Developed by Dr. John Bond OBE and scientists at the University of Leicester in England, the crime-fighting magic marker “can identify the hidden properties of receipts containing fingerprint deposits within a matter of seconds,” according to a release from Leicester.
The pen … provides forensic experts, police and criminal investigators with an easy-to-use method of determining whether a receipt, such as those from petrol stations, supermarkets and ATMs, is printed on thermal paper. The pen works by initiating a chemical reaction on the paper that changes its color if it is thermal.
Once identified as thermal paper, another gadget Bond will be showing at the event comes into play – a specially designed light source for identifying fingerprints on thermal paper that can be used to catch criminals by the paperwork they have been touching.
… The conventional method of treating non-thermal paper turns thermal paper black, obliterating any fingerprints in the process, which cannot be undone. The pen allows for paper to be quickly identified, which will be useful in criminal investigations when extracting fingerprints from a variety of paper documents is necessary.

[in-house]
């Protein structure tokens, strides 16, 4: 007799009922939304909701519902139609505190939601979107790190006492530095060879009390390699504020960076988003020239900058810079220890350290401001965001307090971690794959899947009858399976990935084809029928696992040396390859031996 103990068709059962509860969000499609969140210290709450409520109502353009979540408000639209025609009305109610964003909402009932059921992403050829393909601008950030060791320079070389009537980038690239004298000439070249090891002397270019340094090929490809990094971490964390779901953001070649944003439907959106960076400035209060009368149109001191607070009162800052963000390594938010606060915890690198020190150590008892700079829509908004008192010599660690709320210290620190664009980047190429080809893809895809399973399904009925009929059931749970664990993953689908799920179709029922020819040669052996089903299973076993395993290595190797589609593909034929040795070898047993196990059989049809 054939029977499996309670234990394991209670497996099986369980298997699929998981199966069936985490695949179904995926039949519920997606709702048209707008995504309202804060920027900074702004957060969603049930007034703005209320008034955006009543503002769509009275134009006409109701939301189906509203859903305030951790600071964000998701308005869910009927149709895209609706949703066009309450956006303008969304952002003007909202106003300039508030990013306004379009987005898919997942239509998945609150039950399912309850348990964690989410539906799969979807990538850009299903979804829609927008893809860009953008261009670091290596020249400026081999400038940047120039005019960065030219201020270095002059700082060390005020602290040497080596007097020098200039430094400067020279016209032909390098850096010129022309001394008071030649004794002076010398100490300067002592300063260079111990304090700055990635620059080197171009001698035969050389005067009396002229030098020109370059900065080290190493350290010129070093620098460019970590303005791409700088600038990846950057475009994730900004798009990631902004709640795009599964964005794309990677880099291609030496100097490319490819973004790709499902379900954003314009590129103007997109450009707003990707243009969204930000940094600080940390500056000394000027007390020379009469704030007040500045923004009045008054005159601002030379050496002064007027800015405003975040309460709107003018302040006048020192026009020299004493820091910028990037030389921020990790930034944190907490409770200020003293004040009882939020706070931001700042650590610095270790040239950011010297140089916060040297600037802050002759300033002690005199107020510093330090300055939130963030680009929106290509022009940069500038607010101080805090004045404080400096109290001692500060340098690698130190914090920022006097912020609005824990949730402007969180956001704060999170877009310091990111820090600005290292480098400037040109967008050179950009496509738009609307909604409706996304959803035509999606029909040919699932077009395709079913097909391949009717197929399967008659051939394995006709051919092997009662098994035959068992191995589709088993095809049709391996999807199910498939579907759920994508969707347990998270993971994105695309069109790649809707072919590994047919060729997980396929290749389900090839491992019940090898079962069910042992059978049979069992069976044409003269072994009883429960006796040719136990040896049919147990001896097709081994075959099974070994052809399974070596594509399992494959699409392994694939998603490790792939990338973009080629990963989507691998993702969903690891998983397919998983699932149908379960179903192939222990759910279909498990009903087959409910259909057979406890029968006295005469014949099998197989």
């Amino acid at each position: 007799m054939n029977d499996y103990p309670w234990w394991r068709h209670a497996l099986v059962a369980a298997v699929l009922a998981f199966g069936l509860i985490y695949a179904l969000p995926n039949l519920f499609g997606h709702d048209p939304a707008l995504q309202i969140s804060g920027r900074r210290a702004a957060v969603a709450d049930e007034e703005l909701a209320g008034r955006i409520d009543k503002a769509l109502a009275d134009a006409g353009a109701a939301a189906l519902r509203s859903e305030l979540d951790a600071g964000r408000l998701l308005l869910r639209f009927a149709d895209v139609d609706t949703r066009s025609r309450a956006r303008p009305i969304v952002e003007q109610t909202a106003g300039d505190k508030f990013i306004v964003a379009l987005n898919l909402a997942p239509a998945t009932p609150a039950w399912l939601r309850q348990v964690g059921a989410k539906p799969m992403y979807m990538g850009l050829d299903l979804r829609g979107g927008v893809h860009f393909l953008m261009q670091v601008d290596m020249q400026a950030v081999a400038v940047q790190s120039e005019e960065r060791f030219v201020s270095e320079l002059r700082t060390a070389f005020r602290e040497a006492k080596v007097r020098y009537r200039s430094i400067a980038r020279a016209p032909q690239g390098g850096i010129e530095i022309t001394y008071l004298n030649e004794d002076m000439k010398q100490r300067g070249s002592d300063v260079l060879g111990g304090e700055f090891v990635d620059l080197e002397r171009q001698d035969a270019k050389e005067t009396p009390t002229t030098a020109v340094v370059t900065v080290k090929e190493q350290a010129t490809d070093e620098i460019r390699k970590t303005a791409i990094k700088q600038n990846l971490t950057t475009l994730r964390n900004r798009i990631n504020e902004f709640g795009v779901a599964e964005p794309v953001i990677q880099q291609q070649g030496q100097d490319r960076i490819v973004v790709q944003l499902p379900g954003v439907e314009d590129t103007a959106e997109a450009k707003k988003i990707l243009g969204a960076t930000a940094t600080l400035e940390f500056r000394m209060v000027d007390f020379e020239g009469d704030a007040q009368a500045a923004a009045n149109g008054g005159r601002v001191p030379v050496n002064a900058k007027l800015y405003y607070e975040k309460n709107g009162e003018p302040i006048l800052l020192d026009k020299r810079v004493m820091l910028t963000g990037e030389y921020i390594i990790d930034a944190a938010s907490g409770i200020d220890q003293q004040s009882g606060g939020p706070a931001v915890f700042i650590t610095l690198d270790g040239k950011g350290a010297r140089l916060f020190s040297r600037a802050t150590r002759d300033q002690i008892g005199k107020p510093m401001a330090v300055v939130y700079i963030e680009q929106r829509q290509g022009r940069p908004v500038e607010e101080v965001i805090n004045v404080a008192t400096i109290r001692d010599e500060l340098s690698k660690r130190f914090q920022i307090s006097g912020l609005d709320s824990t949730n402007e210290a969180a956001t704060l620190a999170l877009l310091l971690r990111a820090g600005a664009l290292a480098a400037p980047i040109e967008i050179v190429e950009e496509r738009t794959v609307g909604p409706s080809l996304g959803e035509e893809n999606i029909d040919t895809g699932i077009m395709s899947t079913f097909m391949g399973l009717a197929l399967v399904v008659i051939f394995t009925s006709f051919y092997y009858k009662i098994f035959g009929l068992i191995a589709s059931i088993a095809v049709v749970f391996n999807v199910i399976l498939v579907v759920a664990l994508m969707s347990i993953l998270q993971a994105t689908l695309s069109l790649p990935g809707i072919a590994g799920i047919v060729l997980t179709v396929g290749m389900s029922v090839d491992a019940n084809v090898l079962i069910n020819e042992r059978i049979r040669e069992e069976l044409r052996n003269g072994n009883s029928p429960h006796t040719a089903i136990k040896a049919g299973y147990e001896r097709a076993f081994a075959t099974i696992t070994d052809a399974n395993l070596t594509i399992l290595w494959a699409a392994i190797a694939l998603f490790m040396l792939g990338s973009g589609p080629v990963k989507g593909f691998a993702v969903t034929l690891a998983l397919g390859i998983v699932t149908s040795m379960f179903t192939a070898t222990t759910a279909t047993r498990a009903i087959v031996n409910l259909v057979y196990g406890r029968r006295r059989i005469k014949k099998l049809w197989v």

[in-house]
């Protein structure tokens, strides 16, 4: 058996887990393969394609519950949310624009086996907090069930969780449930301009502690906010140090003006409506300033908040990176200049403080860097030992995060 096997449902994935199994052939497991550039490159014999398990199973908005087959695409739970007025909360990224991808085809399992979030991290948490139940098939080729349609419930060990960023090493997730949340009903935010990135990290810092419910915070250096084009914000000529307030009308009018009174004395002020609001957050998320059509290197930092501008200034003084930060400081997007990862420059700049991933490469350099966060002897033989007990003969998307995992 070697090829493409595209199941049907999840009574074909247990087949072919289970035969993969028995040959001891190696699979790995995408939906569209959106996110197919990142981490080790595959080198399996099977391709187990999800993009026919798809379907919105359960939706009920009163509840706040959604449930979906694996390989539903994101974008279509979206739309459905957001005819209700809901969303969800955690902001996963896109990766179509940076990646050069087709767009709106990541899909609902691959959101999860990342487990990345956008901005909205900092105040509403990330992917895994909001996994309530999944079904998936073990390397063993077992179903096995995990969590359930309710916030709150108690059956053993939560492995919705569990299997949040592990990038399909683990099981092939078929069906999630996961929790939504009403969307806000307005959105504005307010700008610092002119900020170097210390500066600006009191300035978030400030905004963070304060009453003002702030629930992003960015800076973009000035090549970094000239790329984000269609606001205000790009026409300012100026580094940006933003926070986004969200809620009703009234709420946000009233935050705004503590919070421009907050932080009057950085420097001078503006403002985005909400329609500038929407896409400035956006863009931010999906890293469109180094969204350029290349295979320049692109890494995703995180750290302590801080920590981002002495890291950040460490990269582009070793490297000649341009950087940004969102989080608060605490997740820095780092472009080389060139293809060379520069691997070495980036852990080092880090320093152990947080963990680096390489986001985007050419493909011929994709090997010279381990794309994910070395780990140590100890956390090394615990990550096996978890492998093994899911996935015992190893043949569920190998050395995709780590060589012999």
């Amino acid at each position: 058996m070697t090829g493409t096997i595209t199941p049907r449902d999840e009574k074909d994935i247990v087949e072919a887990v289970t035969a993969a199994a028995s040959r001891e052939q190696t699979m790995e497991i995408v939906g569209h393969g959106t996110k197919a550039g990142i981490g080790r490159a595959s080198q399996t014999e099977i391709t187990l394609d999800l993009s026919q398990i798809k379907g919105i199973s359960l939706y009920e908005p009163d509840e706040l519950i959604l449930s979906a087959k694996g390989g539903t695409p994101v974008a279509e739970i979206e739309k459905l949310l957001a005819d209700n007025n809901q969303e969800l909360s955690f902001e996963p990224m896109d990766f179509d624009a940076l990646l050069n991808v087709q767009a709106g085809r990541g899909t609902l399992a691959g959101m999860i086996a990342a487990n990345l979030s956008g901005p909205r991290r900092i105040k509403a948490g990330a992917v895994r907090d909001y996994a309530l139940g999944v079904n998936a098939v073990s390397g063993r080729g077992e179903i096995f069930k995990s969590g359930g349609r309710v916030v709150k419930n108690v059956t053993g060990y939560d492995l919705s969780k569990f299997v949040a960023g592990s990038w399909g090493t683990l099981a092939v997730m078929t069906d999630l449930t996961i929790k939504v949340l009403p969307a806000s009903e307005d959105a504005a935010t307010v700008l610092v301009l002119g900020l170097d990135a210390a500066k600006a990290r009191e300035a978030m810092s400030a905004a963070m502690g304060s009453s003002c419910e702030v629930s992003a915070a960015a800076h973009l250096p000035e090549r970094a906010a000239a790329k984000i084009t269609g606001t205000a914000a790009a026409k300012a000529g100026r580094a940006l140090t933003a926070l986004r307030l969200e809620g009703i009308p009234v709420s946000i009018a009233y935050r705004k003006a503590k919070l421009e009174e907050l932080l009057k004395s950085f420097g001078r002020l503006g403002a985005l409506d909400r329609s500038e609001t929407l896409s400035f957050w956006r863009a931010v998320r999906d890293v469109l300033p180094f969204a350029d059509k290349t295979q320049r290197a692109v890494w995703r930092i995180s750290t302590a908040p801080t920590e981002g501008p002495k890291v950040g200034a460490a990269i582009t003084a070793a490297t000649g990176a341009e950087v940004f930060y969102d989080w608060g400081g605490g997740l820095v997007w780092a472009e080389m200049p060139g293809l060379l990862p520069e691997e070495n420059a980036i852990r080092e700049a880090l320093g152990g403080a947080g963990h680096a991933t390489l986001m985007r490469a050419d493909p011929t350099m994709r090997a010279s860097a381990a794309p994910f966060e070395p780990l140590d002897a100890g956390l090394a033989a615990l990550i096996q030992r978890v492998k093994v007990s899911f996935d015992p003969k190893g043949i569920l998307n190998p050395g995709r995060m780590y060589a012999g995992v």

“The ‘magic’ marker pen works by impregnating the paper with a small amount of a chemical that I discovered will react with the dye, changing its color,” Bond said in a statement. “This chemical is mixed with others in the marker to provide a viscous liquid, ideally suited for application with a marker-type pen.
“The idea is that a small corner of the receipt could be marked with the pen and if it changes color it is thermal paper,” he added. “Touching a small corner of the receipt will minimize the potential destruction of any fingerprints on the paper, helping to retain forensic evidence. The pen-like shape of the device will be handy to have in the pocket for technicians to apply as and when it is needed.”